Finally, the Retrieval Mechanism with its associated Indexed Links is used to extract the relevant subset of information needed to resolve a particular inference and serve it to the NN for integration and resolution. It mediates between the embedded latent space of the NN and the adjacent – usually explicit and intelligible -- information repository. The retrieval mechanism selects the most appropriate subset of information from what can be very a large-scale information source (such as selecting one particular passage from the 21M passages overall in Wikipedia). Methods can include associative approaches that operate directly in the embedded space such as with kNN. It should be noted that the retrieval mechanism could be implemented in code such as an associative library to extract from a database, or in a query language such as SPARQL to manipulate data in RDF format (for example, Question Answering over Knowledge Bases by Leveraging Semantic Parsing and Neuro-Symbolic Reasoning).
The Indexed Links can be a set of embeddings that represent the information source. Selecting a particular embedding (for example, with the shortest distance to a query embedding) will allow retrieval of the relevant information from the adjacent source. In several systems, the indexed links can be modified or extended without retraining the NN. The scope of the system deployed at inference time can be as large as the space covered by its indexed links and can be broader than what was used during training.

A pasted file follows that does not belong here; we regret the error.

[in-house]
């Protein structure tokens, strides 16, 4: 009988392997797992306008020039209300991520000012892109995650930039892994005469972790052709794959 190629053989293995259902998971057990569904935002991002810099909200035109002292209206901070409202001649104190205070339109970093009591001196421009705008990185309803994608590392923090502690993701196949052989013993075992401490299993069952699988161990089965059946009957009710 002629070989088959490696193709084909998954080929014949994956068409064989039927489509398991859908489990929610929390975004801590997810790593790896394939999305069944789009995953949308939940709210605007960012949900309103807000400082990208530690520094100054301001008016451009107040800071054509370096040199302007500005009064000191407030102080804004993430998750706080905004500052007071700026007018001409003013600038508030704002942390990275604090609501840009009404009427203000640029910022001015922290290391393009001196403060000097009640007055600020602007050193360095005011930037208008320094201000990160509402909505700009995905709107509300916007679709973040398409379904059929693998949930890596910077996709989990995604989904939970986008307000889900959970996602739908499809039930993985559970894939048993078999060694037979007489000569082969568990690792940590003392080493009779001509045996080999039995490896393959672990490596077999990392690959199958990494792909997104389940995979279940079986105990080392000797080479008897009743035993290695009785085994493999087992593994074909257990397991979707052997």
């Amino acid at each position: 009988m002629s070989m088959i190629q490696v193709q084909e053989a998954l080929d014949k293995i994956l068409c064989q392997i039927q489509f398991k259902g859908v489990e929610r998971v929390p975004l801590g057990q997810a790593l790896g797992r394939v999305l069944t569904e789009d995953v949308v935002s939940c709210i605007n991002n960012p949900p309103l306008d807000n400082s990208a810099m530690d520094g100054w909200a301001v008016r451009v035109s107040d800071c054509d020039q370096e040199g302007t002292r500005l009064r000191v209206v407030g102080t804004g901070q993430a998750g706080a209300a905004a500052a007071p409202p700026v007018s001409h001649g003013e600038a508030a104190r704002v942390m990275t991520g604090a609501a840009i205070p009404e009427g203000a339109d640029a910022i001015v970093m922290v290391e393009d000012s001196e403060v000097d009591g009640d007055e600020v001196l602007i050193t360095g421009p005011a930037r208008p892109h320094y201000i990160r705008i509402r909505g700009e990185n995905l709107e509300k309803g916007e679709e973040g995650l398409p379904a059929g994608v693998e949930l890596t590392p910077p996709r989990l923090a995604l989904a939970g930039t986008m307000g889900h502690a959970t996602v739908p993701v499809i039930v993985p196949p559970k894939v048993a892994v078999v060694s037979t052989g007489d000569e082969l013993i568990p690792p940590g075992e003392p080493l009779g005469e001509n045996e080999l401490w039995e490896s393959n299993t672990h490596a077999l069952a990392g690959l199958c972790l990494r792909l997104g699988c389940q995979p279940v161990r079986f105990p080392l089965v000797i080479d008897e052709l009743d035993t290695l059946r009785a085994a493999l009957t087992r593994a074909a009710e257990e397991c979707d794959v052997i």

Going Deeper, Going Higher
The information-centric classification presented here is complementary to processing-centric taxonomies from researchers such as Kautz’. The type that aligns closely with Class 2 information-based systems is Kautz’s Neuro[Symbolic] type, where symbolic reasoning is implemented inside a neural engine. In our Class 2, the retrieval mechanism accesses a symbolic information repository and can be symbolic (as in Reading Wikipedia to Answer Open-Domain Questions) or neural (as in Dense Passage Retrieval for Open-Domain Question Answering) . Other Kautz types can utilize retrieval of information at execution-time to improve the scale and extensibility of the neural networks. Nevertheless, as is demonstrated in the above discussion of Class 2, the classification and characterization of systems based on the way they represent, maintain and access their information provides an additional valuable prism for architecting AI systems.
In the next blog, I will discuss Class 3 systems, which have deeply structured knowledge. While they are less common today, I expect them to play an increasingly central role in future AI systems. Class 3 systems will enable higher degrees of contextualization, reasoning, multi-modality, and will support the upcoming emergence of cognitive AI. The pace of evolution in AI is truly remarkable. Making the right information-centric architectural choices upfront will be crucial for enabling the next wave of material innovations.
- Seat of Knowledge - Information-centric Classification in AI:
- Age of Knowledge Emerges:
- Part 1: Next, Machines Get Wiser
- Part 2: Efficiency, Extensibility and Cognition: Charting the Frontiers
- Part 3: Deep Knowledge as the Key to Higher Machine Intelligence